Breastfeeding in public tends to bring out some strong opinions: For every person who believes there's nothing raunchy about feeding one's child, there's someone who thinks women should keep it in their blouses unless behind closed doors. And while the debate rages on, Facebook, at least, has taken a stand: The company has quietly adopted a more lax approach to breastfeeding photos, wherein someone can post such a picture even if a breast is fully exposed (and that includes the one the baby isn't nursing from). Mastectomy pictures are allowed too, though other images of topless women will still be removed.
The change came about two weeks ago, according to a Huffington Post UK report, but before that, Facebook treated breastfeeding pictures the same way it did any other photo containing nudity. Which is to say, they ran the chance of being removed under Facebook's obscenity policy. According to a Facebook spokesperson, the company has never had a ban on breastfeeding photos. "[It's] natural and beautiful and we know that it's important for mothers to share their experiences with others on Facebook," he said in a statement. And the ones that contain nudity? "It is very hard to consistently make the right call on every photo that may or may not contain nudity that is reported to us," he said, "particularly when there are billions of photos and pieces of content being shared on Facebook everyday, and that has sometimes resulted in content being removed mistakenly."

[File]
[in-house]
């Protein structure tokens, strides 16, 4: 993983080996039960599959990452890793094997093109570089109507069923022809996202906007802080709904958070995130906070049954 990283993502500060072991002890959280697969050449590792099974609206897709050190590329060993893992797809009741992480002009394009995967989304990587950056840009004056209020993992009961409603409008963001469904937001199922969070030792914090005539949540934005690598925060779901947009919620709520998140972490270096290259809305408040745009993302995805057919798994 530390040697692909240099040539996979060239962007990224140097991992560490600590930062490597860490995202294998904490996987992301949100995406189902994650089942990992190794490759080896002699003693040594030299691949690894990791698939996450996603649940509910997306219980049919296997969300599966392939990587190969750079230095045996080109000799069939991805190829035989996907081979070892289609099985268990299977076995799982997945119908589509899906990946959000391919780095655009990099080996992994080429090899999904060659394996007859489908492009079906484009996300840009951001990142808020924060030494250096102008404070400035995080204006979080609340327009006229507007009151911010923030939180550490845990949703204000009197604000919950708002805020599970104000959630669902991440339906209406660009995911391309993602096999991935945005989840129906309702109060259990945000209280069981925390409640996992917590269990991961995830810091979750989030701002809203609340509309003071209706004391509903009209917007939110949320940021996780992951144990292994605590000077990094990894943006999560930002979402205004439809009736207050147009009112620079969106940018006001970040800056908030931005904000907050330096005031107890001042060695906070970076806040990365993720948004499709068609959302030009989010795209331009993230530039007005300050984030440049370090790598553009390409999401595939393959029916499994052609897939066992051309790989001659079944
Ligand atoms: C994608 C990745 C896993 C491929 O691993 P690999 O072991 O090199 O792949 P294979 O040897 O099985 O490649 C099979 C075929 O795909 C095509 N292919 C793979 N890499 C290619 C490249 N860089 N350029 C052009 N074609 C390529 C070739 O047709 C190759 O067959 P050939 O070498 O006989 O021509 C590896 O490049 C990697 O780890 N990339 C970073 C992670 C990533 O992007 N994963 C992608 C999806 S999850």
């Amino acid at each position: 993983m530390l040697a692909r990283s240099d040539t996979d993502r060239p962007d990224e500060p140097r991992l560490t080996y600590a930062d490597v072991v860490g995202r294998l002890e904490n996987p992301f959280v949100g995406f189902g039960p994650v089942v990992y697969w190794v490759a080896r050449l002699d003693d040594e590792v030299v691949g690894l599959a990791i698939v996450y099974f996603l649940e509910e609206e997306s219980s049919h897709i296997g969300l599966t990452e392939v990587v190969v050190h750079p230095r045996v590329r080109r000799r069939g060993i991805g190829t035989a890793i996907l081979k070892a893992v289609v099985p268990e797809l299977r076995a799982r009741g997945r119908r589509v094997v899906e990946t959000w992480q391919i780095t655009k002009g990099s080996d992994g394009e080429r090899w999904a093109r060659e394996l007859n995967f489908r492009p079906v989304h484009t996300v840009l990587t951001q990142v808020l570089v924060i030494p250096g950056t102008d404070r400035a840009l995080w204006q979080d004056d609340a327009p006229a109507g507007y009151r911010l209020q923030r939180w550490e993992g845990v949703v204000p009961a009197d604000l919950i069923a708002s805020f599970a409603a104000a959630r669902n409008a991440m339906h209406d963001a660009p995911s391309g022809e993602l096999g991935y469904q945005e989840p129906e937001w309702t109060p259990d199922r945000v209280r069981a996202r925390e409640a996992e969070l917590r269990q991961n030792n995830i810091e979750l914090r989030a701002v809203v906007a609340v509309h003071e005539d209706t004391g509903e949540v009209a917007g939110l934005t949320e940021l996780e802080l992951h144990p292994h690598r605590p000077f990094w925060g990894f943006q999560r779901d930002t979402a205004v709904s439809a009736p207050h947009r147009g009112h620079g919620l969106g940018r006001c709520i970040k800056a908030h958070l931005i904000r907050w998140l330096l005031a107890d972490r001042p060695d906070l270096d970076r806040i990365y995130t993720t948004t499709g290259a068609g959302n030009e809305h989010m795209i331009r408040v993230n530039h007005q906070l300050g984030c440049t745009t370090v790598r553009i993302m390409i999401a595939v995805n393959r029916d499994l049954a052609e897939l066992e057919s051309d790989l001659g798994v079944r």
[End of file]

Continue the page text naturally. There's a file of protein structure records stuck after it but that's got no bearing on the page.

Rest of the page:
An understatement? Perhaps. In any case, the spokesperson did acknowledge that the company has changed the way it reviews reports of nudity "to help us better examine the context of the photo or image." Translation: the actual process by which Facebook reviews flagged photos hasn't changed. Now, though, if its screeners sees an exposed breast in a nursing photo, they'll look the other way. (As should you -- ever hear of the hide button?)